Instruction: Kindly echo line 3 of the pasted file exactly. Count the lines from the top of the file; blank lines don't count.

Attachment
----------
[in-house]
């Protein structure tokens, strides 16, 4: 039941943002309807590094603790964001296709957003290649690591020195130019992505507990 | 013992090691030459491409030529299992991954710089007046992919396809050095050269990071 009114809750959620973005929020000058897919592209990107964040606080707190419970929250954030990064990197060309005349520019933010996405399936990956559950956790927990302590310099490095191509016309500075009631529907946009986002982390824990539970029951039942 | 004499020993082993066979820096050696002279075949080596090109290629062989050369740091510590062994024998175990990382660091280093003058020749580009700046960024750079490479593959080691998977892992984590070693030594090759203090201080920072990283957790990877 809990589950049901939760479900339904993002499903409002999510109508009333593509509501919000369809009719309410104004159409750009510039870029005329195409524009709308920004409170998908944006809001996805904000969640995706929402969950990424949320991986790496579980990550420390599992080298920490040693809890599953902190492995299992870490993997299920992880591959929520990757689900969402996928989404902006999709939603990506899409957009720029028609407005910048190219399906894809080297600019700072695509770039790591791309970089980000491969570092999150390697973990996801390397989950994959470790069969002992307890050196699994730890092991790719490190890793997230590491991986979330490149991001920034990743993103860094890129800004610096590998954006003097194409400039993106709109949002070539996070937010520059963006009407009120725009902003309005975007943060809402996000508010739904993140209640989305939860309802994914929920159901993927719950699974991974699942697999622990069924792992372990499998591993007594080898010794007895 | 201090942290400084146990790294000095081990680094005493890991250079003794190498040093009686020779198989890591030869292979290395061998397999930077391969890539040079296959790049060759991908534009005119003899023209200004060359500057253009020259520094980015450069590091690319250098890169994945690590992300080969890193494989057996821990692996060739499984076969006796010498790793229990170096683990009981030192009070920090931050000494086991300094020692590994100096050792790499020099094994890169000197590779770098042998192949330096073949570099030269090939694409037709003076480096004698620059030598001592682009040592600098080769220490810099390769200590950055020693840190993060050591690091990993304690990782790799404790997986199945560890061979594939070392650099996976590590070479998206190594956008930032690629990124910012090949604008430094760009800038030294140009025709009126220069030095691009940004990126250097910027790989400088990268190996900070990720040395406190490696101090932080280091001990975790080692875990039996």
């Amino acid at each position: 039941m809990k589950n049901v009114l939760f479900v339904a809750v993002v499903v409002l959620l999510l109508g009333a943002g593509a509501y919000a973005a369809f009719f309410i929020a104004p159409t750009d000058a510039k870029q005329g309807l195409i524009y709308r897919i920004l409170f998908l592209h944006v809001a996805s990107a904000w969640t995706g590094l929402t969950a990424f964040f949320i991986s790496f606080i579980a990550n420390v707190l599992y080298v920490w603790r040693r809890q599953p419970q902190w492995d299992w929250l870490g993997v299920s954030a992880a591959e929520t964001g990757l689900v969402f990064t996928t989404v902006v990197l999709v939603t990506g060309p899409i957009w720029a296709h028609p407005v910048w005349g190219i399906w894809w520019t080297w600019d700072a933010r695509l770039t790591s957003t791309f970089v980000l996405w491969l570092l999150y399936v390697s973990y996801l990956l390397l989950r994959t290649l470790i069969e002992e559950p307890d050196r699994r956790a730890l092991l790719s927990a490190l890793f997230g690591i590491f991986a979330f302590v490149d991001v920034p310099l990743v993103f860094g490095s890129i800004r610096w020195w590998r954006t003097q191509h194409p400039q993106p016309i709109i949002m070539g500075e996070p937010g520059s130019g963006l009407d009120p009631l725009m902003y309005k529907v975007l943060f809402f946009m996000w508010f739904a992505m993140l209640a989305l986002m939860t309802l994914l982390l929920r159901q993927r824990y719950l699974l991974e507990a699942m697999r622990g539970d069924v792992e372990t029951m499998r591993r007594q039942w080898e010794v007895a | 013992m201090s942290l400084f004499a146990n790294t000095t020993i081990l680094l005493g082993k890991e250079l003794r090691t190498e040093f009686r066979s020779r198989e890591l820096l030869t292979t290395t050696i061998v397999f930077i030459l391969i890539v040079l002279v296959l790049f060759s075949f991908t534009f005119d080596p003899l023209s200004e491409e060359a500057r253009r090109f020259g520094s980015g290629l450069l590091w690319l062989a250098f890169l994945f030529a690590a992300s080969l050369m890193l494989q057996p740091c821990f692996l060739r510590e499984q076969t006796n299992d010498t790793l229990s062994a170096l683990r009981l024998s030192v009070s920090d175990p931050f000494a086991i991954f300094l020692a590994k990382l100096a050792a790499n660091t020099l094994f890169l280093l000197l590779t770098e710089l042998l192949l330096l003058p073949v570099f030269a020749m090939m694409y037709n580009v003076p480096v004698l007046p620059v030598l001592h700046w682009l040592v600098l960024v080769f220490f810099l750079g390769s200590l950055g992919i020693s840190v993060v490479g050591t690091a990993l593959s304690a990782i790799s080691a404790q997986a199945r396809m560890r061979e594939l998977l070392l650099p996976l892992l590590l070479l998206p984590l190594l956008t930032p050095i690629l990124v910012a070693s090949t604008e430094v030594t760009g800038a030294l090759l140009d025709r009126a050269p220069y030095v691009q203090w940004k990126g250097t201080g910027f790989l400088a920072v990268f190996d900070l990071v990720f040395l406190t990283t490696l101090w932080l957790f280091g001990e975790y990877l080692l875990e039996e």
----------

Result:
């Amino acid at each position: 039941m809990k589950n049901v009114l939760f479900v339904a809750v993002v499903v409002l959620l999510l109508g009333a943002g593509a509501y919000a973005a369809f009719f309410i929020a104004p159409t750009d000058a510039k870029q005329g309807l195409i524009y709308r897919i920004l409170f998908l592209h944006v809001a996805s990107a904000w969640t995706g590094l929402t969950a990424f964040f949320i991986s790496f606080i579980a990550n420390v707190l599992y080298v920490w603790r040693r809890q599953p419970q902190w492995d299992w929250l870490g993997v299920s954030a992880a591959e929520t964001g990757l689900v969402f990064t996928t989404v902006v990197l999709v939603t990506g060309p899409i957009w720029a296709h028609p407005v910048w005349g190219i399906w894809w520019t080297w600019d700072a933010r695509l770039t790591s957003t791309f970089v980000l996405w491969l570092l999150y399936v390697s973990y996801l990956l390397l989950r994959t290649l470790i069969e002992e559950p307890d050196r699994r956790a730890l092991l790719s927990a490190l890793f997230g690591i590491f991986a979330f302590v490149d991001v920034p310099l990743v993103f860094g490095s890129i800004r610096w020195w590998r954006t003097q191509h194409p400039q993106p016309i709109i949002m070539g500075e996070p937010g520059s130019g963006l009407d009120p009631l725009m902003y309005k529907v975007l943060f809402f946009m996000w508010f739904a992505m993140l209640a989305l986002m939860t309802l994914l982390l929920r159901q993927r824990y719950l699974l991974e507990a699942m697999r622990g539970d069924v792992e372990t029951m499998r591993r007594q039942w080898e010794v007895a | 013992m201090s942290l400084f004499a146990n790294t000095t020993i081990l680094l005493g082993k890991e250079l003794r090691t190498e040093f009686r066979s020779r198989e890591l820096l030869t292979t290395t050696i061998v397999f930077i030459l391969i890539v040079l002279v296959l790049f060759s075949f991908t534009f005119d080596p003899l023209s200004e491409e060359a500057r253009r090109f020259g520094s980015g290629l450069l590091w690319l062989a250098f890169l994945f030529a690590a992300s080969l050369m890193l494989q057996p740091c821990f692996l060739r510590e499984q076969t006796n299992d010498t790793l229990s062994a170096l683990r009981l024998s030192v009070s920090d175990p931050f000494a086991i991954f300094l020692a590994k990382l100096a050792a790499n660091t020099l094994f890169l280093l000197l590779t770098e710089l042998l192949l330096l003058p073949v570099f030269a020749m090939m694409y037709n580009v003076p480096v004698l007046p620059v030598l001592h700046w682009l040592v600098l960024v080769f220490f810099l750079g390769s200590l950055g992919i020693s840190v993060v490479g050591t690091a990993l593959s304690a990782i790799s080691a404790q997986a199945r396809m560890r061979e594939l998977l070392l650099p996976l892992l590590l070479l998206p984590l190594l956008t930032p050095i690629l990124v910012a070693s090949t604008e430094v030594t760009g800038a030294l090759l140009d025709r009126a050269p220069y030095v691009q203090w940004k990126g250097t201080g910027f790989l400088a920072v990268f190996d900070l990071v990720f040395l406190t990283t490696l101090w932080l957790f280091g001990e975790y990877l080692l875990e039996e």